Mr Wiseman, a male fertility specialist, said: 'I see many men who have been told that they will never be biological fathers as there is no sperm in the ejaculate, and this was the case for Adrian. However, with the latest MicroTESE treatment we are able to find sperm in up to 50pc of men. This gives them the chance through IVF and ICSI of becoming biological fathers.'
MicroTESE (micro-surgical testicular sperm extraction) involves using a surgical microscope to identify tiny tubules most likely to contain sperm – and then removing them for analysis in the lab. If sperm are found they could injected directly into an egg during IVF treatment.
Mr Wiseman said: 'It is important that men with no sperm in the ejaculate or with very low numbers ask to see an andrologist who can undertake this surgery if it is indicated, as this will give them the best chance of being able to proceed with treatment using their own sperm.
'Most men with a low testosterone count are given Clomid to try and boost their body's own testosterone production, as normal levels of this are important for sperm manufacture and may increase the chances of finding sperm with MicroTESE.'
Mr Stiff was prescribed Clomid for three months and then went back to Bourn Hall Clinic for MicroTESE. The couple were told that Mr Stiff had responded to the medication and sufficient sperm were then found at surgery for the couple to have IVF treatment.
Mr Stiff said: 'Our specialist at Bourn Hall was very honest with us and told us that he had found some sperm, but not very much. He was very honest with us about the risk of failure and the chances of success.'
The couple were delighted after Miss Barrett fell pregnant at the first attempt but devastation quickly followed when she miscarried at ten weeks.
'It was really traumatic,' she said.
Second time around and Michelle didn't get pregnant. And the third attempt would mean the last sample of sperm.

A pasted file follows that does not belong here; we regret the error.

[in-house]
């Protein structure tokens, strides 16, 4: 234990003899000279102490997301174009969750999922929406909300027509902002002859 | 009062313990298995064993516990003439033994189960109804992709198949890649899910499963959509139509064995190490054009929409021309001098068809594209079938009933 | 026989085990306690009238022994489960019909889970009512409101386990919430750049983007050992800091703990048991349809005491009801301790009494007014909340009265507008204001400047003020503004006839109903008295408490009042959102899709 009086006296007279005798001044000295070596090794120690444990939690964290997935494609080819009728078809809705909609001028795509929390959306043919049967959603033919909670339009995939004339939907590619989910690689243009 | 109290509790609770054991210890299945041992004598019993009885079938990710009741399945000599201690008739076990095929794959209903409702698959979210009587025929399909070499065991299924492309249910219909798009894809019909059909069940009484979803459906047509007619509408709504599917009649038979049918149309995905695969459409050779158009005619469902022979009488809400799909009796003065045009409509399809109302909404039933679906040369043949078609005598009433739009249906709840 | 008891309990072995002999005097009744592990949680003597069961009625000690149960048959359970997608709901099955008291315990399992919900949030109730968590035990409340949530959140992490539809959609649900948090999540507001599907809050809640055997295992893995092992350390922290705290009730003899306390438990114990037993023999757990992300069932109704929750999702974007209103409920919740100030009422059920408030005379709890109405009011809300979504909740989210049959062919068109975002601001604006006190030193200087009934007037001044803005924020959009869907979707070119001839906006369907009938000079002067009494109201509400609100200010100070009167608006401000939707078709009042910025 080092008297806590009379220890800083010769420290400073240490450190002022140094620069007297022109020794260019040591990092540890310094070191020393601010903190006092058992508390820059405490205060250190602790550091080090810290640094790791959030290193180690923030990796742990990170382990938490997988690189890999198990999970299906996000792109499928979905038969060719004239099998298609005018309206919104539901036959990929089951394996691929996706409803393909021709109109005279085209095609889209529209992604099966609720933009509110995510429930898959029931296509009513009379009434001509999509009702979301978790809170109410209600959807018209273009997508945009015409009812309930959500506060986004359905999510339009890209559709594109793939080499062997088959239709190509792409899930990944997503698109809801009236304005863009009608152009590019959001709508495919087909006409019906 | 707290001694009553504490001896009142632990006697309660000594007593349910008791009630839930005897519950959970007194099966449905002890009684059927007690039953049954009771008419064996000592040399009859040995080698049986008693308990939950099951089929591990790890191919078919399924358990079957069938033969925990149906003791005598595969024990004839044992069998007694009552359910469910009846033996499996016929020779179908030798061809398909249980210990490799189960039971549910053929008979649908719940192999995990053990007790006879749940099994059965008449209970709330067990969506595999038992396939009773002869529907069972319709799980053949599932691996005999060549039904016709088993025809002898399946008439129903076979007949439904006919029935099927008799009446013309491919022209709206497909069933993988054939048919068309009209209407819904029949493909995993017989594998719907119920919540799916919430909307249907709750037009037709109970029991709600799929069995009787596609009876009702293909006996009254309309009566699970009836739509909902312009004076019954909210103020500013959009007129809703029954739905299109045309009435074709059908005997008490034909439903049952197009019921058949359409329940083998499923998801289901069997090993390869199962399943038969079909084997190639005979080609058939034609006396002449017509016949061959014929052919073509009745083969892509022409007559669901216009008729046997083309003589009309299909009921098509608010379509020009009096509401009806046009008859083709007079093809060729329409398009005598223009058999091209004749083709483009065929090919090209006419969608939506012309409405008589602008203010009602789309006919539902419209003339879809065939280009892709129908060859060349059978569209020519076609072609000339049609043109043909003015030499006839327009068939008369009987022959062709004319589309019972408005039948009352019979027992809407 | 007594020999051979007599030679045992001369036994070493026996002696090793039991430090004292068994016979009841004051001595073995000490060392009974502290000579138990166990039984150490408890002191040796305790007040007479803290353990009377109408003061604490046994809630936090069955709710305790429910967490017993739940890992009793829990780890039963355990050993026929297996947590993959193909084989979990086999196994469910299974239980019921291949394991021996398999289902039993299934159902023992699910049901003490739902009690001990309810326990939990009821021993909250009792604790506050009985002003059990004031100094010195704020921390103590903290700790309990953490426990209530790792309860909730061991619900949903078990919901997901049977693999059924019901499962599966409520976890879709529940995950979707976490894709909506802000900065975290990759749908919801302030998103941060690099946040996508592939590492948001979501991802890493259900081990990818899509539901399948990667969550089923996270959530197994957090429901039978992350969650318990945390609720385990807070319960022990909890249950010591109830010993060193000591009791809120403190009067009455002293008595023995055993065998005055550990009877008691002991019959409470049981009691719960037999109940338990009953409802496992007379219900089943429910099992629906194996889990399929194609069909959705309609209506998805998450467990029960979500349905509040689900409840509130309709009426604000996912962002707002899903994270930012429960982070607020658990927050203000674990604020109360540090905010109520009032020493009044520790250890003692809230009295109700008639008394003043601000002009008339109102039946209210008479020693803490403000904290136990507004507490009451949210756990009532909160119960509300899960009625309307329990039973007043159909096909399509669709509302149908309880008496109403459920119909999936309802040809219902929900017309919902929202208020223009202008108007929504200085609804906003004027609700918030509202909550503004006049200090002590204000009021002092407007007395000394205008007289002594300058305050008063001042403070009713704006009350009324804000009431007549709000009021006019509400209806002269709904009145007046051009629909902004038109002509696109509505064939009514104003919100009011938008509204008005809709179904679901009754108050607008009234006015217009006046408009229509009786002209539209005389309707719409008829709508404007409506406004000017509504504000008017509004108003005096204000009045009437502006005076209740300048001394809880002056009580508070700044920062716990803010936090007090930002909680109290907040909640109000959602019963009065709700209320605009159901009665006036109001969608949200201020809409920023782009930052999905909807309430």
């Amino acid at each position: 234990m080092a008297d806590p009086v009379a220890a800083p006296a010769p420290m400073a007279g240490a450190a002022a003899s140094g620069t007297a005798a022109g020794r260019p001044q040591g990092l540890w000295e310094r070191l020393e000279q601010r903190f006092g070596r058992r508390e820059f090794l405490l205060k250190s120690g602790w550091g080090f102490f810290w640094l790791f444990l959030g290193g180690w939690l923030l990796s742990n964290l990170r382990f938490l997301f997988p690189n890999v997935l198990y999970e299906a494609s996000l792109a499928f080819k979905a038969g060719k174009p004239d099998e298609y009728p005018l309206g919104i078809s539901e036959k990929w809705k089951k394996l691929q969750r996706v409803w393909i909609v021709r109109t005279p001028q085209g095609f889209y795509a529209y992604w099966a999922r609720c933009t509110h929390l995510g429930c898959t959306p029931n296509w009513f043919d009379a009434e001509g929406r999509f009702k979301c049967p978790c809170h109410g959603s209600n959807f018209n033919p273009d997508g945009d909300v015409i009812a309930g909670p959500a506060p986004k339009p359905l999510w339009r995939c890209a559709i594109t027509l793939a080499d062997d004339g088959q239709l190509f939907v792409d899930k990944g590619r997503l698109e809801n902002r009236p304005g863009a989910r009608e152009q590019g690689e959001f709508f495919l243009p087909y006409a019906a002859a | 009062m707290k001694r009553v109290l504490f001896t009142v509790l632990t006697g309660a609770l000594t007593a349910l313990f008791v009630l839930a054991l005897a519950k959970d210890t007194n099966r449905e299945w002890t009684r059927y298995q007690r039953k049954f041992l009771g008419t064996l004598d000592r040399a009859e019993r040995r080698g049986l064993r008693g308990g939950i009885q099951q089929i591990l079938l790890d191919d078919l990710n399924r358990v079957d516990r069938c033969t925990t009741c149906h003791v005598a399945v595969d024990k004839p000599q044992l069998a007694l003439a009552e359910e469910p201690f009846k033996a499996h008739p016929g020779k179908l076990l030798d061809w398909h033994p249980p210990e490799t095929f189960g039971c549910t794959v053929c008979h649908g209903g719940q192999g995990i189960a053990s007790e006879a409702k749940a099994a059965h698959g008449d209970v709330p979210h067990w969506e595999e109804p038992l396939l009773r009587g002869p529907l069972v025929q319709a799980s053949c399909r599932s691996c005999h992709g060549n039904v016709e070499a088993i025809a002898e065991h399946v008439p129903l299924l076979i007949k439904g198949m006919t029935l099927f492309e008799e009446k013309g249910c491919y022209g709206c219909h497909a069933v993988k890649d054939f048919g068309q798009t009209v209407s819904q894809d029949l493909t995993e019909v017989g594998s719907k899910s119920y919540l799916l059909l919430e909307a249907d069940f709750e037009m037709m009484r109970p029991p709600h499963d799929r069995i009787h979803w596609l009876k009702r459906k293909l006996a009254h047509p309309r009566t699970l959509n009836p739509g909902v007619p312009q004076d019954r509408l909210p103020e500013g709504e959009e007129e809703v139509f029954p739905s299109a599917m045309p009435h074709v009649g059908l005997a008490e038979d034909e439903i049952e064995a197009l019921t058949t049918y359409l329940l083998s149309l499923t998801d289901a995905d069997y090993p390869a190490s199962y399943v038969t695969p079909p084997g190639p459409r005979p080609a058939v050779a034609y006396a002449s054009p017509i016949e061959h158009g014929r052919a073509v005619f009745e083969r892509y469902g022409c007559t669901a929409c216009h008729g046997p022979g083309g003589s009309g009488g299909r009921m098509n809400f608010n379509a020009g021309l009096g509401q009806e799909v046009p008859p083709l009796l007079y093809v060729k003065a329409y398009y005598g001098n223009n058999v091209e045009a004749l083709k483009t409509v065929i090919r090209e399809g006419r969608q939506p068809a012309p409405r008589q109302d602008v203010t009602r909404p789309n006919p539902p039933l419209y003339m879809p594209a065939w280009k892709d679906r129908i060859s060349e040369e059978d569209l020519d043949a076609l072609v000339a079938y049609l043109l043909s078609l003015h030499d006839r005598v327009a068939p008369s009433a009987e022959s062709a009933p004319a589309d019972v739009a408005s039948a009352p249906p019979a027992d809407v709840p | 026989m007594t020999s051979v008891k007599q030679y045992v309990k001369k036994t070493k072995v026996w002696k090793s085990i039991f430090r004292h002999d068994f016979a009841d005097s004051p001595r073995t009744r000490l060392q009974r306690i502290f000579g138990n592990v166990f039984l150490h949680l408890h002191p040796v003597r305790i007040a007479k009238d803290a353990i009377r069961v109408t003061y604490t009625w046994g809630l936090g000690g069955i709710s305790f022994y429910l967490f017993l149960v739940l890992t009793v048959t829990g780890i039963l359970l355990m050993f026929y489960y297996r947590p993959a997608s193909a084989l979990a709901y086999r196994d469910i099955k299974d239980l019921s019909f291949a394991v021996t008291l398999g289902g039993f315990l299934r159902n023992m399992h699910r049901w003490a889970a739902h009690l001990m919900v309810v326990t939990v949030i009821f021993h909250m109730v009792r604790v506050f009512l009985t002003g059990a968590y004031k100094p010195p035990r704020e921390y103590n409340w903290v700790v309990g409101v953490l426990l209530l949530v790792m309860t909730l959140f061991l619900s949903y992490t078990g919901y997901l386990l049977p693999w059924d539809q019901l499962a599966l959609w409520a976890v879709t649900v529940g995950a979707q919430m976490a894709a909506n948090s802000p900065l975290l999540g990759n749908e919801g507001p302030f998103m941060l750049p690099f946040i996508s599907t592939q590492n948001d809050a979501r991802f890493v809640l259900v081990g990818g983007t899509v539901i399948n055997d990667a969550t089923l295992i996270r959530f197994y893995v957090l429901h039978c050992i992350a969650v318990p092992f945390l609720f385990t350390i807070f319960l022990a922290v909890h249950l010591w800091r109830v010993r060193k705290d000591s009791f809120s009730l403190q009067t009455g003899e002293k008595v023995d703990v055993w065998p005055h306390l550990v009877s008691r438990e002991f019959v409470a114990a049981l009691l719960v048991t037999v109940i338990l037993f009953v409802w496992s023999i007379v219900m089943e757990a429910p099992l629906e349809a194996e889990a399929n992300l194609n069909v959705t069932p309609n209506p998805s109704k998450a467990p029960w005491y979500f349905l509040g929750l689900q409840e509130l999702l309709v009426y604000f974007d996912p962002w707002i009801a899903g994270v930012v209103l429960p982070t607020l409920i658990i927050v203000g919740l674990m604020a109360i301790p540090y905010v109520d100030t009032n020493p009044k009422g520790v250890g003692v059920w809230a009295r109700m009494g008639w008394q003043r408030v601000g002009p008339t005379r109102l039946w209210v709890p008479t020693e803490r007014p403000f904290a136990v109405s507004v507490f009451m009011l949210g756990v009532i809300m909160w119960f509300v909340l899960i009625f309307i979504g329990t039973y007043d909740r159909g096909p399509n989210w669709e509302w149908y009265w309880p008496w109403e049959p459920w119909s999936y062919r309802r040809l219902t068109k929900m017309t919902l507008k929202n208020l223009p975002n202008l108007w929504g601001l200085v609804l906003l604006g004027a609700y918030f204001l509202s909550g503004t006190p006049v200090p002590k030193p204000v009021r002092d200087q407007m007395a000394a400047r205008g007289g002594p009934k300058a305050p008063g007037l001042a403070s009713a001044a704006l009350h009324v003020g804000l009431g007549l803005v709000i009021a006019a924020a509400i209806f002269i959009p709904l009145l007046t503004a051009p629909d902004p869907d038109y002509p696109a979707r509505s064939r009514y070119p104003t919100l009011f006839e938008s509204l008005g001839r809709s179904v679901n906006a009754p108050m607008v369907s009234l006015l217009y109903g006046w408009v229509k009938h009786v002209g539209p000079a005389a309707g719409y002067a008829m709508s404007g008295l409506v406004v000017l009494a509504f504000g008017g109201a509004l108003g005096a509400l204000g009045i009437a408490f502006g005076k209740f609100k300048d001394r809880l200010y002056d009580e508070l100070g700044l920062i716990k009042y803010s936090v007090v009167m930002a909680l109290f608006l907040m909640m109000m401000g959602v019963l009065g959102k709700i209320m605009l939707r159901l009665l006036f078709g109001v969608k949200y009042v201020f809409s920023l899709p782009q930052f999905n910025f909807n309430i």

'It is such an upheaval in your life,' said Miss Barrett.
'You feel like you are constantly in limbo. I stopped work, I didn't want to put myself under any addition stress and we focused purely on achieving our goal.'
Fortunately, the treatment worked and Miss Barrett's pregnancy went to full term.
And on October 6, 2016 she gave birth to son Michael, who is now a bubbly toddler and 'a real little character'.
Miss Barrett said: 'He is now walking and climbing. I am so glad that I did insist we sought help because I didn't want to be an old lady asking myself if I could have had a child. My one regret is that I didn't push for us to get help a little sooner. But that is with the benefit of hindsight and you don't think about that at the time.'
Mr Stiff, a doting father, said: 'Being a dad has totally changed my life. To have been told from an early age that there was very little possibility that I would father a child and then to be 50 years of age and have a young son is just incredible.
'The procedure used to retrieve my sperm is relatively new and so didn't exist as an option for me when I was younger. I am just so grateful that we put our faith in medical science. There are no words to describe what has happened to us, it is a miracle.'